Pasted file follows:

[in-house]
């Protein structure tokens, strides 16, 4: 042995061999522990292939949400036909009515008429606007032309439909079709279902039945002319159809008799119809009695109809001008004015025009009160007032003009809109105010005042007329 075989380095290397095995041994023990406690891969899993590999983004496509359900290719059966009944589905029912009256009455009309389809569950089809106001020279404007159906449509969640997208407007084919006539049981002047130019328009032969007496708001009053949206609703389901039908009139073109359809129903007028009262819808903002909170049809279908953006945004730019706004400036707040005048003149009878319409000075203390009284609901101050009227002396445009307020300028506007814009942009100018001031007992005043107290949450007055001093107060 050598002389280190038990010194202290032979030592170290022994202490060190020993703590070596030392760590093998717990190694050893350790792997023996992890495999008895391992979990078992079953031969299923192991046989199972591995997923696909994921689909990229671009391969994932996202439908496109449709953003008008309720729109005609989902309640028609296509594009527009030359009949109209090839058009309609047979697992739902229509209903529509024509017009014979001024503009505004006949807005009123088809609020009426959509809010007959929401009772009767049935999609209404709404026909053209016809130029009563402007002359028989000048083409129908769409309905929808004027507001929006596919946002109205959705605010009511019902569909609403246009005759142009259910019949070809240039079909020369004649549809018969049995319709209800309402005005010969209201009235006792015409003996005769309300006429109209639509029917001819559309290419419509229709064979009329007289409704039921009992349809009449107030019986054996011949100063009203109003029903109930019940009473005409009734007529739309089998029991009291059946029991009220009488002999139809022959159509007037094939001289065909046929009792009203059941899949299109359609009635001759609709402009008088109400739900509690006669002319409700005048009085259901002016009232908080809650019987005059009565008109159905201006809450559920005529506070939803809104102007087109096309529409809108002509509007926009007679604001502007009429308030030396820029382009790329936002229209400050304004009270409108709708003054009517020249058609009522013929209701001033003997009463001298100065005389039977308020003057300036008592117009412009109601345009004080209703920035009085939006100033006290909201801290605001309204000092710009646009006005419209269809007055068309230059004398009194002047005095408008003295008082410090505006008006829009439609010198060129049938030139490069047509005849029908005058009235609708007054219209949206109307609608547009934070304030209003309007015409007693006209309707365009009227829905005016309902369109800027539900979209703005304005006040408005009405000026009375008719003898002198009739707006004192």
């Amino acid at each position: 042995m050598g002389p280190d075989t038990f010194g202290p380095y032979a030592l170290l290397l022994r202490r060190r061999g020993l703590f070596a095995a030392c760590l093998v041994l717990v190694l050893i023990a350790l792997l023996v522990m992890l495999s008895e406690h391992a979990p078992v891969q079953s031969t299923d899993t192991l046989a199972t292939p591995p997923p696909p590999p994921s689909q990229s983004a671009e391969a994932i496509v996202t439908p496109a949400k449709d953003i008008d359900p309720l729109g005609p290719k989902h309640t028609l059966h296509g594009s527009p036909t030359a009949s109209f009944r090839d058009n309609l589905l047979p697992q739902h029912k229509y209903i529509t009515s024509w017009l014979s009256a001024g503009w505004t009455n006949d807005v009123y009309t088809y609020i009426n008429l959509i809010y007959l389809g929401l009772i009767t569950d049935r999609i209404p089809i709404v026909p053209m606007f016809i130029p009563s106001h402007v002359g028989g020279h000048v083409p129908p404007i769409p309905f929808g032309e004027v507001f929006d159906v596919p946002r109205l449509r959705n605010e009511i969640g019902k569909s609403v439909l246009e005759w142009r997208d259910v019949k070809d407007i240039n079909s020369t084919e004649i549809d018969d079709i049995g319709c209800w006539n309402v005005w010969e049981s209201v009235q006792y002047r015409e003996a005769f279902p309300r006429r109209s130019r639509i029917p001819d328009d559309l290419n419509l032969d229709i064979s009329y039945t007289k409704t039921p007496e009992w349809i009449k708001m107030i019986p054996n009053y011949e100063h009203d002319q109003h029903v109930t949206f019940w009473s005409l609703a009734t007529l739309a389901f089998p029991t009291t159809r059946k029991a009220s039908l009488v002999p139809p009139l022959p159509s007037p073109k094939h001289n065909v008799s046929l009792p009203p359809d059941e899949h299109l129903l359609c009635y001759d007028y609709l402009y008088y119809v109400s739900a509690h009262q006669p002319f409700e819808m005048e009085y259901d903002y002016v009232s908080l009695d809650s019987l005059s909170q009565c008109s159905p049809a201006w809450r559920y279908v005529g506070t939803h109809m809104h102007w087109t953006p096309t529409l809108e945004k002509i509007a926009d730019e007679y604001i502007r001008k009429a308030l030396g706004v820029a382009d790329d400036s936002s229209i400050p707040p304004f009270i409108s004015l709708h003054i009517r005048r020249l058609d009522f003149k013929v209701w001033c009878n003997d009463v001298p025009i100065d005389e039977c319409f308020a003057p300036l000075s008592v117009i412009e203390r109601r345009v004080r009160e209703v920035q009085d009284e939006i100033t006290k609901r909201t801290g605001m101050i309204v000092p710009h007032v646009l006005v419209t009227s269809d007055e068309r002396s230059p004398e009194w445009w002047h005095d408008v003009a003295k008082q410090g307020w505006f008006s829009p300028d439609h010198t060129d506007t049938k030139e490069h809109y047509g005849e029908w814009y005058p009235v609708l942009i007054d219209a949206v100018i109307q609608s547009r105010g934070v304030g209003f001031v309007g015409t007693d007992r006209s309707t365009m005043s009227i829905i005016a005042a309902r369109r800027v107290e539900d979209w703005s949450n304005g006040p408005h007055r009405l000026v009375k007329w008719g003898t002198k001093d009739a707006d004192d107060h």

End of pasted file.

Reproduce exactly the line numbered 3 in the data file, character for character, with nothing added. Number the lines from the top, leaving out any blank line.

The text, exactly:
């Amino acid at each position: 042995m050598g002389p280190d075989t038990f010194g202290p380095y032979a030592l170290l290397l022994r202490r060190r061999g020993l703590f070596a095995a030392c760590l093998v041994l717990v190694l050893i023990a350790l792997l023996v522990m992890l495999s008895e406690h391992a979990p078992v891969q079953s031969t299923d899993t192991l046989a199972t292939p591995p997923p696909p590999p994921s689909q990229s983004a671009e391969a994932i496509v996202t439908p496109a949400k449709d953003i008008d359900p309720l729109g005609p290719k989902h309640t028609l059966h296509g594009s527009p036909t030359a009949s109209f009944r090839d058009n309609l589905l047979p697992q739902h029912k229509y209903i529509t009515s024509w017009l014979s009256a001024g503009w505004t009455n006949d807005v009123y009309t088809y609020i009426n008429l959509i809010y007959l389809g929401l009772i009767t569950d049935r999609i209404p089809i709404v026909p053209m606007f016809i130029p009563s106001h402007v002359g028989g020279h000048v083409p129908p404007i769409p309905f929808g032309e004027v507001f929006d159906v596919p946002r109205l449509r959705n605010e009511i969640g019902k569909s609403v439909l246009e005759w142009r997208d259910v019949k070809d407007i240039n079909s020369t084919e004649i549809d018969d079709i049995g319709c209800w006539n309402v005005w010969e049981s209201v009235q006792y002047r015409e003996a005769f279902p309300r006429r109209s130019r639509i029917p001819d328009d559309l290419n419509l032969d229709i064979s009329y039945t007289k409704t039921p007496e009992w349809i009449k708001m107030i019986p054996n009053y011949e100063h009203d002319q109003h029903v109930t949206f019940w009473s005409l609703a009734t007529l739309a389901f089998p029991t009291t159809r059946k029991a009220s039908l009488v002999p139809p009139l022959p159509s007037p073109k094939h001289n065909v008799s046929l009792p009203p359809d059941e899949h299109l129903l359609c009635y001759d007028y609709l402009y008088y119809v109400s739900a509690h009262q006669p002319f409700e819808m005048e009085y259901d903002y002016v009232s908080l009695d809650s019987l005059s909170q009565c008109s159905p049809a201006w809450r559920y279908v005529g506070t939803h109809m809104h102007w087109t953006p096309t529409l809108e945004k002509i509007a926009d730019e007679y604001i502007r001008k009429a308030l030396g706004v820029a382009d790329d400036s936002s229209i400050p707040p304004f009270i409108s004015l709708h003054i009517r005048r020249l058609d009522f003149k013929v209701w001033c009878n003997d009463v001298p025009i100065d005389e039977c319409f308020a003057p300036l000075s008592v117009i412009e203390r109601r345009v004080r009160e209703v920035q009085d009284e939006i100033t006290k609901r909201t801290g605001m101050i309204v000092p710009h007032v646009l006005v419209t009227s269809d007055e068309r002396s230059p004398e009194w445009w002047h005095d408008v003009a003295k008082q410090g307020w505006f008006s829009p300028d439609h010198t060129d506007t049938k030139e490069h809109y047509g005849e029908w814009y005058p009235v609708l942009i007054d219209a949206v100018i109307q609608s547009r105010g934070v304030g209003f001031v309007g015409t007693d007992r006209s309707t365009m005043s009227i829905i005016a005042a309902r369109r800027v107290e539900d979209w703005s949450n304005g006040p408005h007055r009405l000026v009375k007329w008719g003898t002198k001093d009739a707006d004192d107060h």